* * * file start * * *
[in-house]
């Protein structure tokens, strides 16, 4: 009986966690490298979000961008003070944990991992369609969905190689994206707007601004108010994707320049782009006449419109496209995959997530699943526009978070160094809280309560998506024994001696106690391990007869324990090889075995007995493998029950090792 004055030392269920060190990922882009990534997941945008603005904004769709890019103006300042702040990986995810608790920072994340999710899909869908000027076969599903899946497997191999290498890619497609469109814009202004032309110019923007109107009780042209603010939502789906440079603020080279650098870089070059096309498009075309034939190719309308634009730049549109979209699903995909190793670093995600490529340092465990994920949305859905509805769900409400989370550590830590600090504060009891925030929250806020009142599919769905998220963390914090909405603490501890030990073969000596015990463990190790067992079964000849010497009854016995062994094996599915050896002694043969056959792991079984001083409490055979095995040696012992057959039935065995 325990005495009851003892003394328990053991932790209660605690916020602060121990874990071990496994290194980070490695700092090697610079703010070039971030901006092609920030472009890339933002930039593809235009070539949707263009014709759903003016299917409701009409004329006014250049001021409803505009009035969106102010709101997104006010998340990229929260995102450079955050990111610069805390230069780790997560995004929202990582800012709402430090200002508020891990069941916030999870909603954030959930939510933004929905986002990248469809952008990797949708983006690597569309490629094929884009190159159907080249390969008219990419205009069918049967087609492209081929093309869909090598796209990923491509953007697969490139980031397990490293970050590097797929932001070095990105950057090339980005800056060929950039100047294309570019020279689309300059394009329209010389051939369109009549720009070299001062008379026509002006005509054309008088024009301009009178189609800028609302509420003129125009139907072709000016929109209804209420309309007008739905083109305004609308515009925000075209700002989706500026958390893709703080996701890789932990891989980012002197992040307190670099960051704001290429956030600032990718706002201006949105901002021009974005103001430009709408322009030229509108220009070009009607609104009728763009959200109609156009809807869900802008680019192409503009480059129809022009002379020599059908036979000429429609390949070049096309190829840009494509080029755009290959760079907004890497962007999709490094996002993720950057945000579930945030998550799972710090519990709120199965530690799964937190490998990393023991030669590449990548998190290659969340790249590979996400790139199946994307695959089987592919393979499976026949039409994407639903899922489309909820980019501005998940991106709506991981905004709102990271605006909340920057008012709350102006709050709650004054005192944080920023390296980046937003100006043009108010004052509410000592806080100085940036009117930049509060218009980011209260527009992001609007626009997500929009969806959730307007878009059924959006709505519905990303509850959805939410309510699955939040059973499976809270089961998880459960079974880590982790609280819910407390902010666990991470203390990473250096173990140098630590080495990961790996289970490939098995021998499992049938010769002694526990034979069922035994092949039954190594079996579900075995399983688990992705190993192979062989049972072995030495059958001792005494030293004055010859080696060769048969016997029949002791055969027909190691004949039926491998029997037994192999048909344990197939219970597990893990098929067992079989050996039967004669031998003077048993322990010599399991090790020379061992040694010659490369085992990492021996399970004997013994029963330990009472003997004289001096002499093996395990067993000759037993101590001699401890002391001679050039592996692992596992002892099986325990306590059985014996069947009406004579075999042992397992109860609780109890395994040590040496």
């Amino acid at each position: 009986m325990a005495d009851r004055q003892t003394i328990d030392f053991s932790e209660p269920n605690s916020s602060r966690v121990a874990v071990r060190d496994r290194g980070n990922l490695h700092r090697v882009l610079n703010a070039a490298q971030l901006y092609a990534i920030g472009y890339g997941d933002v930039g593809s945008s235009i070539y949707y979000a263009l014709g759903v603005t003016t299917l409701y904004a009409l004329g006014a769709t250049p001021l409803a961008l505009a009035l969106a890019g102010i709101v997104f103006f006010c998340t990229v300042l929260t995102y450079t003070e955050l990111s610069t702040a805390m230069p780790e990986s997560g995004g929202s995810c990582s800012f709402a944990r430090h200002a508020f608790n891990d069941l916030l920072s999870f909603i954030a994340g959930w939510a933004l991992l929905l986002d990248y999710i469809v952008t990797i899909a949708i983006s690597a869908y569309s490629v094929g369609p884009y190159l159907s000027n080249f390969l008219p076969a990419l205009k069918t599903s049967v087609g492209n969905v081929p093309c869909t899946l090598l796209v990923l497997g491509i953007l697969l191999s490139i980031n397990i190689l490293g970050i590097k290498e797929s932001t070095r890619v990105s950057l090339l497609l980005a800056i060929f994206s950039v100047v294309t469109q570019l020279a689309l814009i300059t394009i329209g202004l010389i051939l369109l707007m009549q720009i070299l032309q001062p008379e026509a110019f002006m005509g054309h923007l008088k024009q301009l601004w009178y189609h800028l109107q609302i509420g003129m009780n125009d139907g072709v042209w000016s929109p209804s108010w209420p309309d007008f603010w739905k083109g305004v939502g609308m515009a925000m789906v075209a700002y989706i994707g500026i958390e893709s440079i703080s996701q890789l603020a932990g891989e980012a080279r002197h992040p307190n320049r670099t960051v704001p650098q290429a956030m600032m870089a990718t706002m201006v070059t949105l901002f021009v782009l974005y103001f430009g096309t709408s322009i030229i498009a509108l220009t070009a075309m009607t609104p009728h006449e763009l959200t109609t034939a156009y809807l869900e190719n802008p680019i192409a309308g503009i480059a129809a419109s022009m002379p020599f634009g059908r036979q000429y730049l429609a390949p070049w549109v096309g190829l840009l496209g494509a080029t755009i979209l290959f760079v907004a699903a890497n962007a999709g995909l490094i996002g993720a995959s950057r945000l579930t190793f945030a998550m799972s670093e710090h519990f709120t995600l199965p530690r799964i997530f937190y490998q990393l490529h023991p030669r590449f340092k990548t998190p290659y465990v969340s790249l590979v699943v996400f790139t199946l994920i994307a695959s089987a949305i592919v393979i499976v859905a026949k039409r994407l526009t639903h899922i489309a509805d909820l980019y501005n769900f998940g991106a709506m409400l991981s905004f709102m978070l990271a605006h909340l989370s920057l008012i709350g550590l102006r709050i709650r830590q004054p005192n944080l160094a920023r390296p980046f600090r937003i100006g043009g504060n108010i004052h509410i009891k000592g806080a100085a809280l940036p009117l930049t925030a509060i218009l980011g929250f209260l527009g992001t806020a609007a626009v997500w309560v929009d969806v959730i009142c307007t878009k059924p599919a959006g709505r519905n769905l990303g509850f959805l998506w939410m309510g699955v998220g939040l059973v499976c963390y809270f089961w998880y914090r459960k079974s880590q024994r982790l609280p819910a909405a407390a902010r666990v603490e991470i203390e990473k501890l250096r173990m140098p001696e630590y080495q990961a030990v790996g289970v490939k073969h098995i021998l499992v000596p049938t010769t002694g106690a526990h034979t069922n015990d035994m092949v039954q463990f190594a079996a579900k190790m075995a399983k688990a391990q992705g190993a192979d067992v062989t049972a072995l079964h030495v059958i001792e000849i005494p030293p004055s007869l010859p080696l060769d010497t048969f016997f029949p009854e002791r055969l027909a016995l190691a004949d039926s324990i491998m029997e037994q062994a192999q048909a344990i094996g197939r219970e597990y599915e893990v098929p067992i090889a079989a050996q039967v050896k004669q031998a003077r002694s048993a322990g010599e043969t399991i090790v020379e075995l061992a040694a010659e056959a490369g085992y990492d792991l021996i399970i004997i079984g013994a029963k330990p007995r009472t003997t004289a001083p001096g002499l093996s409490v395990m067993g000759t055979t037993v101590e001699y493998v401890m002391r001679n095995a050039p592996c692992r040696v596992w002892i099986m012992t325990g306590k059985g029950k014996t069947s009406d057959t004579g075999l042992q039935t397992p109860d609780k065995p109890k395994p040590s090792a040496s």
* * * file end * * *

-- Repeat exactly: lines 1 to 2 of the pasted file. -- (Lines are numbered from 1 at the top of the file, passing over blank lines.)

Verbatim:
[in-house]
């Protein structure tokens, strides 16, 4: 009986966690490298979000961008003070944990991992369609969905190689994206707007601004108010994707320049782009006449419109496209995959997530699943526009978070160094809280309560998506024994001696106690391990007869324990090889075995007995493998029950090792 004055030392269920060190990922882009990534997941945008603005904004769709890019103006300042702040990986995810608790920072994340999710899909869908000027076969599903899946497997191999290498890619497609469109814009202004032309110019923007109107009780042209603010939502789906440079603020080279650098870089070059096309498009075309034939190719309308634009730049549109979209699903995909190793670093995600490529340092465990994920949305859905509805769900409400989370550590830590600090504060009891925030929250806020009142599919769905998220963390914090909405603490501890030990073969000596015990463990190790067992079964000849010497009854016995062994094996599915050896002694043969056959792991079984001083409490055979095995040696012992057959039935065995 325990005495009851003892003394328990053991932790209660605690916020602060121990874990071990496994290194980070490695700092090697610079703010070039971030901006092609920030472009890339933002930039593809235009070539949707263009014709759903003016299917409701009409004329006014250049001021409803505009009035969106102010709101997104006010998340990229929260995102450079955050990111610069805390230069780790997560995004929202990582800012709402430090200002508020891990069941916030999870909603954030959930939510933004929905986002990248469809952008990797949708983006690597569309490629094929884009190159159907080249390969008219990419205009069918049967087609492209081929093309869909090598796209990923491509953007697969490139980031397990490293970050590097797929932001070095990105950057090339980005800056060929950039100047294309570019020279689309300059394009329209010389051939369109009549720009070299001062008379026509002006005509054309008088024009301009009178189609800028609302509420003129125009139907072709000016929109209804209420309309007008739905083109305004609308515009925000075209700002989706500026958390893709703080996701890789932990891989980012002197992040307190670099960051704001290429956030600032990718706002201006949105901002021009974005103001430009709408322009030229509108220009070009009607609104009728763009959200109609156009809807869900802008680019192409503009480059129809022009002379020599059908036979000429429609390949070049096309190829840009494509080029755009290959760079907004890497962007999709490094996002993720950057945000579930945030998550799972710090519990709120199965530690799964937190490998990393023991030669590449990548998190290659969340790249590979996400790139199946994307695959089987592919393979499976026949039409994407639903899922489309909820980019501005998940991106709506991981905004709102990271605006909340920057008012709350102006709050709650004054005192944080920023390296980046937003100006043009108010004052509410000592806080100085940036009117930049509060218009980011209260527009992001609007626009997500929009969806959730307007878009059924959006709505519905990303509850959805939410309510699955939040059973499976809270089961998880459960079974880590982790609280819910407390902010666990991470203390990473250096173990140098630590080495990961790996289970490939098995021998499992049938010769002694526990034979069922035994092949039954190594079996579900075995399983688990992705190993192979062989049972072995030495059958001792005494030293004055010859080696060769048969016997029949002791055969027909190691004949039926491998029997037994192999048909344990197939219970597990893990098929067992079989050996039967004669031998003077048993322990010599399991090790020379061992040694010659490369085992990492021996399970004997013994029963330990009472003997004289001096002499093996395990067993000759037993101590001699401890002391001679050039592996692992596992002892099986325990306590059985014996069947009406004579075999042992397992109860609780109890395994040590040496």